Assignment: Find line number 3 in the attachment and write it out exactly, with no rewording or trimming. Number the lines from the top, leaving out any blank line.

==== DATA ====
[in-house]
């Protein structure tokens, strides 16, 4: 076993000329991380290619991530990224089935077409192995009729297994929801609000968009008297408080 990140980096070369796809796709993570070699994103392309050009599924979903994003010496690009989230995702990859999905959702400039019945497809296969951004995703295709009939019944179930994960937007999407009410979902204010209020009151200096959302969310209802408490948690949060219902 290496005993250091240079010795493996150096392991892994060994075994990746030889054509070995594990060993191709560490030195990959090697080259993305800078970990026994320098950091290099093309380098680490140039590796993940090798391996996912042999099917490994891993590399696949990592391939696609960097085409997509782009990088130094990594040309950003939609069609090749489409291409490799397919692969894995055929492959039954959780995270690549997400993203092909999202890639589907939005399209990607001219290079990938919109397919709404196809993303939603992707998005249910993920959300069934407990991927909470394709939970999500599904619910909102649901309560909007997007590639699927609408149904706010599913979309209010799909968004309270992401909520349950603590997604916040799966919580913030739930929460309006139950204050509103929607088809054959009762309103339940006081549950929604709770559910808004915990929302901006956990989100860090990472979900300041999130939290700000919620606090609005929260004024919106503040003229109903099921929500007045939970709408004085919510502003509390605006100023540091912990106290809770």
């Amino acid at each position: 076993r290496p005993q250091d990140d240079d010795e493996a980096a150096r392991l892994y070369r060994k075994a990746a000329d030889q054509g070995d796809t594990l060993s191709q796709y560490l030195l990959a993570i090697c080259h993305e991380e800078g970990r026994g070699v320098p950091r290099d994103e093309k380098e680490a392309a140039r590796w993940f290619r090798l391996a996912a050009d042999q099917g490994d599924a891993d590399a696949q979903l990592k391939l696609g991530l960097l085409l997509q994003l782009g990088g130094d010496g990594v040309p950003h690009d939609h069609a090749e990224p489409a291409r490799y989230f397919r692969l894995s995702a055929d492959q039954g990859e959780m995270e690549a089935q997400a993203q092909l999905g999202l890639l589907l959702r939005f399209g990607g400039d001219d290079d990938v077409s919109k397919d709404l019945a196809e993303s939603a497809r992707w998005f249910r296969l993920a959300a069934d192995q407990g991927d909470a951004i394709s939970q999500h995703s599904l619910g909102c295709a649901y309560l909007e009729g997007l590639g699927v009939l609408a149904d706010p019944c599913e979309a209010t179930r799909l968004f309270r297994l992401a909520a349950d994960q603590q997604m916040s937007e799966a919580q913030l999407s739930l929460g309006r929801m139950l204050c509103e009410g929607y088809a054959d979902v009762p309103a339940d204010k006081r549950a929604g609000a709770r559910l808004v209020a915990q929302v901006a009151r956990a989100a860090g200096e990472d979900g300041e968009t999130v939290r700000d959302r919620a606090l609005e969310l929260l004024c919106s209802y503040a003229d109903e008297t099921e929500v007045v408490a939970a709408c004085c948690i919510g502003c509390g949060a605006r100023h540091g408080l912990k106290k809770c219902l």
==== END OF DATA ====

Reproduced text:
């Amino acid at each position: 076993r290496p005993q250091d990140d240079d010795e493996a980096a150096r392991l892994y070369r060994k075994a990746a000329d030889q054509g070995d796809t594990l060993s191709q796709y560490l030195l990959a993570i090697c080259h993305e991380e800078g970990r026994g070699v320098p950091r290099d994103e093309k380098e680490a392309a140039r590796w993940f290619r090798l391996a996912a050009d042999q099917g490994d599924a891993d590399a696949q979903l990592k391939l696609g991530l960097l085409l997509q994003l782009g990088g130094d010496g990594v040309p950003h690009d939609h069609a090749e990224p489409a291409r490799y989230f397919r692969l894995s995702a055929d492959q039954g990859e959780m995270e690549a089935q997400a993203q092909l999905g999202l890639l589907l959702r939005f399209g990607g400039d001219d290079d990938v077409s919109k397919d709404l019945a196809e993303s939603a497809r992707w998005f249910r296969l993920a959300a069934d192995q407990g991927d909470a951004i394709s939970q999500h995703s599904l619910g909102c295709a649901y309560l909007e009729g997007l590639g699927v009939l609408a149904d706010p019944c599913e979309a209010t179930r799909l968004f309270r297994l992401a909520a349950d994960q603590q997604m916040s937007e799966a919580q913030l999407s739930l929460g309006r929801m139950l204050c509103e009410g929607y088809a054959d979902v009762p309103a339940d204010k006081r549950a929604g609000a709770r559910l808004v209020a915990q929302v901006a009151r956990a989100a860090g200096e990472d979900g300041e968009t999130v939290r700000d959302r919620a606090l609005e969310l929260l004024c919106s209802y503040a003229d109903e008297t099921e929500v007045v408490a939970a709408c004085c948690i919510g502003c509390g949060a605006r100023h540091g408080l912990k106290k809770c219902l």